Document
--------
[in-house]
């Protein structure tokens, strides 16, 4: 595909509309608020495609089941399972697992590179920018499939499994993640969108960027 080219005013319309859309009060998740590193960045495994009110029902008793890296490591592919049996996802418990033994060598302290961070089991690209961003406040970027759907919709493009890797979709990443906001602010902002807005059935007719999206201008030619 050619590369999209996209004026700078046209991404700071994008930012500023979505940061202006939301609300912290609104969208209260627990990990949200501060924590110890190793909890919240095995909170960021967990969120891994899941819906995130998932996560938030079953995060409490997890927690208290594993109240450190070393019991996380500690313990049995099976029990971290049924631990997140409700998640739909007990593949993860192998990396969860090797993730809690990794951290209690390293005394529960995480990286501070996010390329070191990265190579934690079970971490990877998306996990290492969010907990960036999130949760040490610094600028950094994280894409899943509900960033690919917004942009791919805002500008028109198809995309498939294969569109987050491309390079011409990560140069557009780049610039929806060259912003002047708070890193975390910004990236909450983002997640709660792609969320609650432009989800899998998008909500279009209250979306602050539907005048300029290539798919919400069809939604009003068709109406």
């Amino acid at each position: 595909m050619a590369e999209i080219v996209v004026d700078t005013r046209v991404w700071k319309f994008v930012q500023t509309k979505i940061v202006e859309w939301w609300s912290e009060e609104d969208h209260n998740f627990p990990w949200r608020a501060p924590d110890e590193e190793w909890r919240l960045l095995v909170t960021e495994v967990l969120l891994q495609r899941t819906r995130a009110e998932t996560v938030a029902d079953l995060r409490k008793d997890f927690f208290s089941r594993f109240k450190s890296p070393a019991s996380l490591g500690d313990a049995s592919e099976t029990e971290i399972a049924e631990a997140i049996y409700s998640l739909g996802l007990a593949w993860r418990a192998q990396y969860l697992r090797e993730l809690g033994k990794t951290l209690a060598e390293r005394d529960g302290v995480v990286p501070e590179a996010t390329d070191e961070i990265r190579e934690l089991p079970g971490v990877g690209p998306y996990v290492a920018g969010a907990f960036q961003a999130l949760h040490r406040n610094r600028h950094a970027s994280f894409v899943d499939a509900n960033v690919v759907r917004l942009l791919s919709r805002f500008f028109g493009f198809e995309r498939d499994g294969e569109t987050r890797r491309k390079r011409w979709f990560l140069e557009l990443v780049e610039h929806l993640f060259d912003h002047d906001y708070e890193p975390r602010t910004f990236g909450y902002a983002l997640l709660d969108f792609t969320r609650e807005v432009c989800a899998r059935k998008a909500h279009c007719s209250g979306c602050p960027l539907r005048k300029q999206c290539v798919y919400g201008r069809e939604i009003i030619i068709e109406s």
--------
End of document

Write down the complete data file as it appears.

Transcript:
[in-house]
């Protein structure tokens, strides 16, 4: 595909509309608020495609089941399972697992590179920018499939499994993640969108960027 080219005013319309859309009060998740590193960045495994009110029902008793890296490591592919049996996802418990033994060598302290961070089991690209961003406040970027759907919709493009890797979709990443906001602010902002807005059935007719999206201008030619 050619590369999209996209004026700078046209991404700071994008930012500023979505940061202006939301609300912290609104969208209260627990990990949200501060924590110890190793909890919240095995909170960021967990969120891994899941819906995130998932996560938030079953995060409490997890927690208290594993109240450190070393019991996380500690313990049995099976029990971290049924631990997140409700998640739909007990593949993860192998990396969860090797993730809690990794951290209690390293005394529960995480990286501070996010390329070191990265190579934690079970971490990877998306996990290492969010907990960036999130949760040490610094600028950094994280894409899943509900960033690919917004942009791919805002500008028109198809995309498939294969569109987050491309390079011409990560140069557009780049610039929806060259912003002047708070890193975390910004990236909450983002997640709660792609969320609650432009989800899998998008909500279009209250979306602050539907005048300029290539798919919400069809939604009003068709109406």
């Amino acid at each position: 595909m050619a590369e999209i080219v996209v004026d700078t005013r046209v991404w700071k319309f994008v930012q500023t509309k979505i940061v202006e859309w939301w609300s912290e009060e609104d969208h209260n998740f627990p990990w949200r608020a501060p924590d110890e590193e190793w909890r919240l960045l095995v909170t960021e495994v967990l969120l891994q495609r899941t819906r995130a009110e998932t996560v938030a029902d079953l995060r409490k008793d997890f927690f208290s089941r594993f109240k450190s890296p070393a019991s996380l490591g500690d313990a049995s592919e099976t029990e971290i399972a049924e631990a997140i049996y409700s998640l739909g996802l007990a593949w993860r418990a192998q990396y969860l697992r090797e993730l809690g033994k990794t951290l209690a060598e390293r005394d529960g302290v995480v990286p501070e590179a996010t390329d070191e961070i990265r190579e934690l089991p079970g971490v990877g690209p998306y996990v290492a920018g969010a907990f960036q961003a999130l949760h040490r406040n610094r600028h950094a970027s994280f894409v899943d499939a509900n960033v690919v759907r917004l942009l791919s919709r805002f500008f028109g493009f198809e995309r498939d499994g294969e569109t987050r890797r491309k390079r011409w979709f990560l140069e557009l990443v780049e610039h929806l993640f060259d912003h002047d906001y708070e890193p975390r602010t910004f990236g909450y902002a983002l997640l709660d969108f792609t969320r609650e807005v432009c989800a899998r059935k998008a909500h279009c007719s209250g979306c602050p960027l539907r005048k300029q999206c290539v798919y919400g201008r069809e939604i009003i030619i068709e109406s």